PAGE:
A battle of wits: how Android surpassed iOS in 2013

On July 8, 2014

iosThere’s no argument more common in the mobile phone space — is Android or iOS better. There are of course subjective components to this question, but based on the latest market share numbers, it’s clear that Android is firmly winning this battle and looks like it’ll continue to do so in the future.

Comparing Q3 of 2013 to the same quarter in 2012 revealed that Android has captured more than 80 percent of the market share, while iOS comes in at 12.9 percent in second place. The more important metric is that Android phones shipped 51.3 percent more units in 2013 than in 2012, while iOS units only increased by 25.6 percent.

How Android is Capturing the Market

There are several alluring Android phones with strong sales that lead the Android charge. Google, Samsung, and LG are all large companies with resources that rival and exceed Apple. Instead of just competing with one of these giants, they have to compete with all of them simultaneously; a nearly impossible task.

Price and Performance

An iPhone retails for about $500, which is in the price range of a small portion of the market who are interested in the latest technology. The Samsung Galaxy S4 and the LG G2 both retail for similar amounts and offer similar performance for the value. If a user is looking for one of these three phones, it comes down to interface and software preference.

The extra high-end phones don’t account for the total market domination, though. The iPhones had a much stronger market position until the introduction of Google’s Nexus phones, which has taken Android options and market dominance to a new level.

The Pride of Google: The Nexus

The latest release from Google is the Nexus 5. For $350 you get a fully unlocked phone with performance specifications that match any $500+ alternative. Google has the resources to sell these phones at this ridiculous price as a loss leader, because a larger market share for Android will only strengthen Google’s other business positions.

An Amazing Variety of Options

While smartphones may have started with expensive phones for western countries, the ownership of smartphones has rapidly increased on a global scale. Old versions of the top of the line phones are popular among those who can’t afford the latest phone every time a new one comes out, which is a large part of the market. Even more importantly is that there are a variety of Android models that fit just about anyone’s price range, while iOS phones are targeted toward a specific subset of the market based on their price.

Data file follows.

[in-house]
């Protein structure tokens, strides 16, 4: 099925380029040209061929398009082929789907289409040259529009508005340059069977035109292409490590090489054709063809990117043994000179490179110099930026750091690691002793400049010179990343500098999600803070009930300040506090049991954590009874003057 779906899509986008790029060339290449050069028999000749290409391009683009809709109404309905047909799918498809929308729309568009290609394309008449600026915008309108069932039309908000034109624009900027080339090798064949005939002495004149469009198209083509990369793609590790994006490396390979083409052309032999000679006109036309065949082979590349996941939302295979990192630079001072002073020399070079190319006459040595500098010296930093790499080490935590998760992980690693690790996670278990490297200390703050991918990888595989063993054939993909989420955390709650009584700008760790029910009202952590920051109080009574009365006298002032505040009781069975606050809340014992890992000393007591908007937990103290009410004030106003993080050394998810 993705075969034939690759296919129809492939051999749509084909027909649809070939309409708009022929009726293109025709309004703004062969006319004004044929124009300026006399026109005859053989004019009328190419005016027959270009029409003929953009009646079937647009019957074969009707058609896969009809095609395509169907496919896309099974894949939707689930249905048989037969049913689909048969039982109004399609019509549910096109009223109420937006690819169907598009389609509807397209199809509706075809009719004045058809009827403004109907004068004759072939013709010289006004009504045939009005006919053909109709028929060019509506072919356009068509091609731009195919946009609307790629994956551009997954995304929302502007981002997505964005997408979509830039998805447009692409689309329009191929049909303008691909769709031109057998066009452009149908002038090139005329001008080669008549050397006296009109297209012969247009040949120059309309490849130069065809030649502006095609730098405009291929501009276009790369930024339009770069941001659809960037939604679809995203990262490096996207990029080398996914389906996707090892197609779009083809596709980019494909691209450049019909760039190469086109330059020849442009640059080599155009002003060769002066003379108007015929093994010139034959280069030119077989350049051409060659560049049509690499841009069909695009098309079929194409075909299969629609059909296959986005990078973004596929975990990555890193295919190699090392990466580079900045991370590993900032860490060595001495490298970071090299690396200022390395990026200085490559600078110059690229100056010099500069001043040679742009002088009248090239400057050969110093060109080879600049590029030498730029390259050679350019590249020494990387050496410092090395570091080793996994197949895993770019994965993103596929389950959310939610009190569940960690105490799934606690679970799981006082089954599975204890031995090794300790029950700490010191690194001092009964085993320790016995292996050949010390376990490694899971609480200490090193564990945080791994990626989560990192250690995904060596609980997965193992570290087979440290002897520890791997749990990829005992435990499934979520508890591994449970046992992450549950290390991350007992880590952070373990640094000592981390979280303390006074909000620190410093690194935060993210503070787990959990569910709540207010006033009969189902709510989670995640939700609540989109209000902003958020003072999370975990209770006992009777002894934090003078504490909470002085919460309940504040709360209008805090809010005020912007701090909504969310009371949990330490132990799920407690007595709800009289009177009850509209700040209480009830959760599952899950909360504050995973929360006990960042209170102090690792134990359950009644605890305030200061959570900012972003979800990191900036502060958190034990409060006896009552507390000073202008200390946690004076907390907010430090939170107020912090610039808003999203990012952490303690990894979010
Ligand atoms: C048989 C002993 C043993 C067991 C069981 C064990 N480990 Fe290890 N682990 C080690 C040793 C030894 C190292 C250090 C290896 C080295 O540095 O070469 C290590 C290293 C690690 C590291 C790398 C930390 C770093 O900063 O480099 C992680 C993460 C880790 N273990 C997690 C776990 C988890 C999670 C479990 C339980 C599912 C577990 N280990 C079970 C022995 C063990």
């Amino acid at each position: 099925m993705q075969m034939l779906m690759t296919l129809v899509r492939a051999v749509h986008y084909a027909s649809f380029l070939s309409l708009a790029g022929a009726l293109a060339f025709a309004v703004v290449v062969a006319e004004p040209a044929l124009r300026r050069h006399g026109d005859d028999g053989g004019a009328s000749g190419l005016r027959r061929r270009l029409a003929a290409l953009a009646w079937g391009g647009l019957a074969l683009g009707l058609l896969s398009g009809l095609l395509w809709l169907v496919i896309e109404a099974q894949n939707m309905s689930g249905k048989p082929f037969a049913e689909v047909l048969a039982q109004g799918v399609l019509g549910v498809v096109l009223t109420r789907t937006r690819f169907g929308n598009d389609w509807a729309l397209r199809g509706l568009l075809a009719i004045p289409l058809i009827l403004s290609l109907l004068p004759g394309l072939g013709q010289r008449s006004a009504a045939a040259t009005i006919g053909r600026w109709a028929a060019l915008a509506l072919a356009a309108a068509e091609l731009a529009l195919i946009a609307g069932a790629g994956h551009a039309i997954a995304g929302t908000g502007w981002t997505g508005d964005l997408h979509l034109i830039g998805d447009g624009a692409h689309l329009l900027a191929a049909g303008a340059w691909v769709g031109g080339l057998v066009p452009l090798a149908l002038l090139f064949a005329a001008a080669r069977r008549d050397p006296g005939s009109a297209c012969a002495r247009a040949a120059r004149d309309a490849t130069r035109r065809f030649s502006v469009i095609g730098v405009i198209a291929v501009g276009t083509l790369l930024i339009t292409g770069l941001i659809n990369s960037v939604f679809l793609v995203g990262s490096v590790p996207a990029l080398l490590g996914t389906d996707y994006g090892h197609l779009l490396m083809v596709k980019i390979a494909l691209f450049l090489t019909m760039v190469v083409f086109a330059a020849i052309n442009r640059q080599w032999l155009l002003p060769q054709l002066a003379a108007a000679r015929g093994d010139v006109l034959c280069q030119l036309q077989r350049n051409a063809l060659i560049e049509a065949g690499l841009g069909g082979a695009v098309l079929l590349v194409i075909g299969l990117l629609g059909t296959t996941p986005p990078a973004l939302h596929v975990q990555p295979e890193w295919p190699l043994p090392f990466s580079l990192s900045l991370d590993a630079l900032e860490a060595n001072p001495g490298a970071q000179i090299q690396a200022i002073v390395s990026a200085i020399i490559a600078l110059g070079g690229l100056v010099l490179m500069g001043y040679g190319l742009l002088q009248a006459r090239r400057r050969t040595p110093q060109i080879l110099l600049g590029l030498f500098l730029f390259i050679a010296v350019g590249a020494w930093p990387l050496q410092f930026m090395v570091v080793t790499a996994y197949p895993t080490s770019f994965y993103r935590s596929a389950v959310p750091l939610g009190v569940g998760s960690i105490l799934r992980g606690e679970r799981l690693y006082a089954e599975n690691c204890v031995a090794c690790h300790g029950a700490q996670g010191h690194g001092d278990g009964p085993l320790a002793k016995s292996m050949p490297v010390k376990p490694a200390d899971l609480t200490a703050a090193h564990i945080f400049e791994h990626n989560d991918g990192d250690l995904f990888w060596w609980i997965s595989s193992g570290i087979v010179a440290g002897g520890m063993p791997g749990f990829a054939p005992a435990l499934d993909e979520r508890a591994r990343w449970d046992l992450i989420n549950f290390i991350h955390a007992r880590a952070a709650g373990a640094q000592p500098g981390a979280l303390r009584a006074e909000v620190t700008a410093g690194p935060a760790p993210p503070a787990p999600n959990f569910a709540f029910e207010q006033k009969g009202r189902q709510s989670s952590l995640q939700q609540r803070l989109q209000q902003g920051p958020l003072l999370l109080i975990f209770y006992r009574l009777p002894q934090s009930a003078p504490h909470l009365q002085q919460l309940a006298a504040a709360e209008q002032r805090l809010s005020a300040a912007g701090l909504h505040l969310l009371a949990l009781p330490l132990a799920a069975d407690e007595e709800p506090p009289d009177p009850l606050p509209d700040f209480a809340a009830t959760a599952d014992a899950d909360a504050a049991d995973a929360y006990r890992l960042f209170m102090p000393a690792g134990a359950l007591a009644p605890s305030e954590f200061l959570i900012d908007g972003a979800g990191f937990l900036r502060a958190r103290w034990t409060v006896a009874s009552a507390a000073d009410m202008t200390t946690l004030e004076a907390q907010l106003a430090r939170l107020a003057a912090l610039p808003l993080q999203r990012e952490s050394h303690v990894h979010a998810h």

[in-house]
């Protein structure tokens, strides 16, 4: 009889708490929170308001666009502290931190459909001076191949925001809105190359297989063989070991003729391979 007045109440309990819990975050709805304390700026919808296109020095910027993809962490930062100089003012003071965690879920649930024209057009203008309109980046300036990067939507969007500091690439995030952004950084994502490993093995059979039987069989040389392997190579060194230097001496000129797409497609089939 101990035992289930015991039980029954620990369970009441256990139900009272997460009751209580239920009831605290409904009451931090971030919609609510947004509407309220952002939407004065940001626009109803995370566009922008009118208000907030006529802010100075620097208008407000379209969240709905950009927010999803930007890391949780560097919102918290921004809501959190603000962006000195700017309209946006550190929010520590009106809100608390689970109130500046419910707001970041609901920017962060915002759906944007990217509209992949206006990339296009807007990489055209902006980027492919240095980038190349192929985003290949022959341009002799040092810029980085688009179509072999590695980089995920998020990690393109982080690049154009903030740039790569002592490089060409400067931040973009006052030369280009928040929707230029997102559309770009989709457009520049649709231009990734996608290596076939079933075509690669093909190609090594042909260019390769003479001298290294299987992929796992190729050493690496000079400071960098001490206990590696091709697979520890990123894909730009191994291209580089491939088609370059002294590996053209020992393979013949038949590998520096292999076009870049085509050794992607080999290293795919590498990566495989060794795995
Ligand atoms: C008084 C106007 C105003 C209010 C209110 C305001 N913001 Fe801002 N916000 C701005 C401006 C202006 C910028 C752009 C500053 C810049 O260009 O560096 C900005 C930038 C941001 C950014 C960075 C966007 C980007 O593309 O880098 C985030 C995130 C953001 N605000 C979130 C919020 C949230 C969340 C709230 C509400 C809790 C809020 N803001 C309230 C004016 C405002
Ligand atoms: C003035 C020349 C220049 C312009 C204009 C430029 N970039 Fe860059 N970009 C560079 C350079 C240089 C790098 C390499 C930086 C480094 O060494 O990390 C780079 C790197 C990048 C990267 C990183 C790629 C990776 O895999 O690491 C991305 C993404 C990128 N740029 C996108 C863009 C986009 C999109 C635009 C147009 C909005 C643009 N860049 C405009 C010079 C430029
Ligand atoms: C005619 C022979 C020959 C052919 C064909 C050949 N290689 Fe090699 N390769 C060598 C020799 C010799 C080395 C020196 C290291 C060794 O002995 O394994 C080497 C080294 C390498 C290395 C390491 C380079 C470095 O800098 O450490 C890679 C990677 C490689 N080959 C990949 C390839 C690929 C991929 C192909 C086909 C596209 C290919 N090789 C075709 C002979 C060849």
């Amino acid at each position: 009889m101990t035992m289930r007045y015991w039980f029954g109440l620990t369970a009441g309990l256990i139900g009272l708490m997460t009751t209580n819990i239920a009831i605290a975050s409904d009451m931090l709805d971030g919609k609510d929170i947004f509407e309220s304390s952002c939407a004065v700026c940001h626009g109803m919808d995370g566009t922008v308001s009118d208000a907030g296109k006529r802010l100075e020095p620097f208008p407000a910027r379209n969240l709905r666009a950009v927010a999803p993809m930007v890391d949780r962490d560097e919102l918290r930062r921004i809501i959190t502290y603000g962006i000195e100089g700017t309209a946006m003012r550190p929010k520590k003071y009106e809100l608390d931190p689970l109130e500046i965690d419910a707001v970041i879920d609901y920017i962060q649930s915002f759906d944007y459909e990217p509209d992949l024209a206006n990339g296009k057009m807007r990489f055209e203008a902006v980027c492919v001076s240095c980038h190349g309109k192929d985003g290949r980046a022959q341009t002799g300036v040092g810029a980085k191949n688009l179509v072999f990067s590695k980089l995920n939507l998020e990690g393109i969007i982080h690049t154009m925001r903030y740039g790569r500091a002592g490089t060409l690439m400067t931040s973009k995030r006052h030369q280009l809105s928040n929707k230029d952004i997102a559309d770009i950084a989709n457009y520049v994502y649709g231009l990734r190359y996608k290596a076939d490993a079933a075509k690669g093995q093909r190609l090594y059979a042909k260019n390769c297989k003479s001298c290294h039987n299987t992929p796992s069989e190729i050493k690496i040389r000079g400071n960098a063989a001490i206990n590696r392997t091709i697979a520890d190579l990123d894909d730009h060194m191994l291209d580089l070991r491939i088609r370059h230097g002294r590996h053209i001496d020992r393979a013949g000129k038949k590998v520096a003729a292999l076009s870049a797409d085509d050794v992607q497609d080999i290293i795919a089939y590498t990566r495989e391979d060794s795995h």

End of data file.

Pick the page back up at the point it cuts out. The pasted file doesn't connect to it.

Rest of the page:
Companies like Blu and Verykool are working to bring cheaper Android phones from China to the U.S. market. While these phones don’t have the same level of performance as the leading phones, they’re great for casual users who just want a simple but effective interface. They retail in the States anywhere from $100 to $300, with many different options to allow almost every customer to find one they like the look of.

Future Competition to Android

While Android may be enjoying a large market share at the moment with strong prospects for the future, in the fast-changing world of technology, the market can change quickly. Apple will continue to fight for its key demographic, but there are also newer entrants to market that have the potential to be disruptive.

Microsoft’s expansion into the mobile market has begun with a solid start. The Windows phone has captured 3.6 percent of the market, which is promising for a first run. Microsoft has also put a lot of work into Office development on their Windows mobile phones and tablets, which could pay large dividends.

While Blackberry is currently struggling, the OS still makes up 1.7 perfect of the market share, and if put in the right hands could once again become a major player.

Has the Android versus iOS debate finally been settled? Further strengthening of market position of Android in the past year compared to the slowing growth of iOS puts Android firmly on top for the near future.